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Johnny joy I salute centurion Sexton, but fear for Andy Farrell's Ireland against the ferocity of the All-Blacks

Despite a decent performance against Australia last weekend this was not a good Japanese team

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Ireland's Jonathan Sexton embraces his sister Gillian after victory over Japan at Aviva Stadium

Ireland's Jonathan Sexton embraces his sister Gillian after victory over Japan at Aviva Stadium

Ireland's Jonathan Sexton embraces his sister Gillian after victory over Japan at Aviva Stadium

FIRSTLY, let me salute Johnny Sexton on becoming a centurion.

What a servant he has been of Irish rugby.

My heart was in my mouth every time he went into contact in the early stages yesterday. I was fearful of him getting injured.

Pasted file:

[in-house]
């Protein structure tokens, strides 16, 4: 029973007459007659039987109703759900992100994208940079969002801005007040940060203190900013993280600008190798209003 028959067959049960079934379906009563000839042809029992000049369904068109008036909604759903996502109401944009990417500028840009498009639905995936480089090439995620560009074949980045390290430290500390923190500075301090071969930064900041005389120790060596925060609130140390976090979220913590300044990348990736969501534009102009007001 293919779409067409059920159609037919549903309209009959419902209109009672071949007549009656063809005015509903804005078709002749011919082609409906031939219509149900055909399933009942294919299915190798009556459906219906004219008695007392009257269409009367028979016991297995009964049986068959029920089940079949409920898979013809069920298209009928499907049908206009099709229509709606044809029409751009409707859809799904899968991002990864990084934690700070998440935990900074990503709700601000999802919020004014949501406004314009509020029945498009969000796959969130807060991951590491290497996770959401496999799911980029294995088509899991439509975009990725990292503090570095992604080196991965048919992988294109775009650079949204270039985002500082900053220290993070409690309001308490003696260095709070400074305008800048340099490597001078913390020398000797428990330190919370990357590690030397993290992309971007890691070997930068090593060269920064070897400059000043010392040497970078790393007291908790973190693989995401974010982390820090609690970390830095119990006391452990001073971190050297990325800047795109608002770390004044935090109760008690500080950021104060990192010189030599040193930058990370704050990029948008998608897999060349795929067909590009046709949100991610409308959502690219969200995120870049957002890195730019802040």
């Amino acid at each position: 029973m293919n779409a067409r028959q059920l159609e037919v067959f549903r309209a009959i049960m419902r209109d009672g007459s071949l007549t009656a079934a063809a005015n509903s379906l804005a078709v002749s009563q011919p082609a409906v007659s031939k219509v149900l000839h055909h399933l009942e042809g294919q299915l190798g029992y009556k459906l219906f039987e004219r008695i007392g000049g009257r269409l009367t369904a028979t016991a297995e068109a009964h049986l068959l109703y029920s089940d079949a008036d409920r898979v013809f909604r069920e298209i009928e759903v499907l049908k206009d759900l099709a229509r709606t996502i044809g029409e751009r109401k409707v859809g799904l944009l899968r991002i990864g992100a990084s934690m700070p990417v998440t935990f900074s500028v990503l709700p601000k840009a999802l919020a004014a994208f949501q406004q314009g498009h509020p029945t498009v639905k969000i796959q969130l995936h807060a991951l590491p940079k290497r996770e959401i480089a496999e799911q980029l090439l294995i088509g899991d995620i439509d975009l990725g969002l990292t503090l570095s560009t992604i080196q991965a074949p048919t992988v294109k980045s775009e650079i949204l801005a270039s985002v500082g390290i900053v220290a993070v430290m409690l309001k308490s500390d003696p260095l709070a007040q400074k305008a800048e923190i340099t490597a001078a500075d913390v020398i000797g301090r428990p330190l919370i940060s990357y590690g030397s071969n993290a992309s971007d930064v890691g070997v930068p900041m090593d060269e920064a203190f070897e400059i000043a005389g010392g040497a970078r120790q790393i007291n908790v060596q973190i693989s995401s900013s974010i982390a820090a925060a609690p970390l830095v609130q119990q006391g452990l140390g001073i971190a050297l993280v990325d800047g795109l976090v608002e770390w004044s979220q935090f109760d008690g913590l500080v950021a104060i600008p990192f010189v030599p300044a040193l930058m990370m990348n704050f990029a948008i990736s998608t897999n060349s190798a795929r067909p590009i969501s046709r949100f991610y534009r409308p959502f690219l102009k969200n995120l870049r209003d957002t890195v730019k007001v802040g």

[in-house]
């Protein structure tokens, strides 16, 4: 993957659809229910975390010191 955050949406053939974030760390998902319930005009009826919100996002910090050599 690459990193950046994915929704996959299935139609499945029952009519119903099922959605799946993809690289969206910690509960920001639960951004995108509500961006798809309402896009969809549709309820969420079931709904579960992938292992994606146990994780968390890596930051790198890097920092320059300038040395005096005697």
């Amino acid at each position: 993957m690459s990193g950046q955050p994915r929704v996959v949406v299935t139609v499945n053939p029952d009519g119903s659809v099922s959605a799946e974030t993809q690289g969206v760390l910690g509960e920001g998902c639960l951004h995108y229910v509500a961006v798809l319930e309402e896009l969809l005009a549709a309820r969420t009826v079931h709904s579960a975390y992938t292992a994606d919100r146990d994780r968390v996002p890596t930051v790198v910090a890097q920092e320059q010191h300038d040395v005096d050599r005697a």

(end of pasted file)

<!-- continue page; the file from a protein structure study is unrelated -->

The prospect of Ireland facing the All Blacks next weekend without him is unthinkable.

But his attitude for the hour he was on the field underlined why he is such a terrific player. It was as if he was earning his first cap and felt he had everything to prove.

Don’t forget he had to get Ronan O’Gara off the Irish team back in the day.

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Andrew Conway of Ireland scores his side's eighth try against Japan

Andrew Conway of Ireland scores his side's eighth try against Japan

Andrew Conway of Ireland scores his side's eighth try against Japan

But 100 caps later Johnny is still there. Fair dues to him. He made his special day all the more memorable by getting over for a try.

He got a terrific reception from the crowd and he deserves every second of it.

No wonder he was so emotional afterwards.

The problem for Irish rugby is what we do when he finally hangs up his boots. Unfortunately, we don’t appear to have an obvious replacement

Joey Carbery is a phenomenal talent but he has gone through his injury issues.

Still, it was great to see him coming on in the last 20 minutes yesterday.

As for the game – it was a terrific performance and a great win. But it was the worst kind of preparation for what we face against the All Blacks next Saturday.

It was way, way too easy.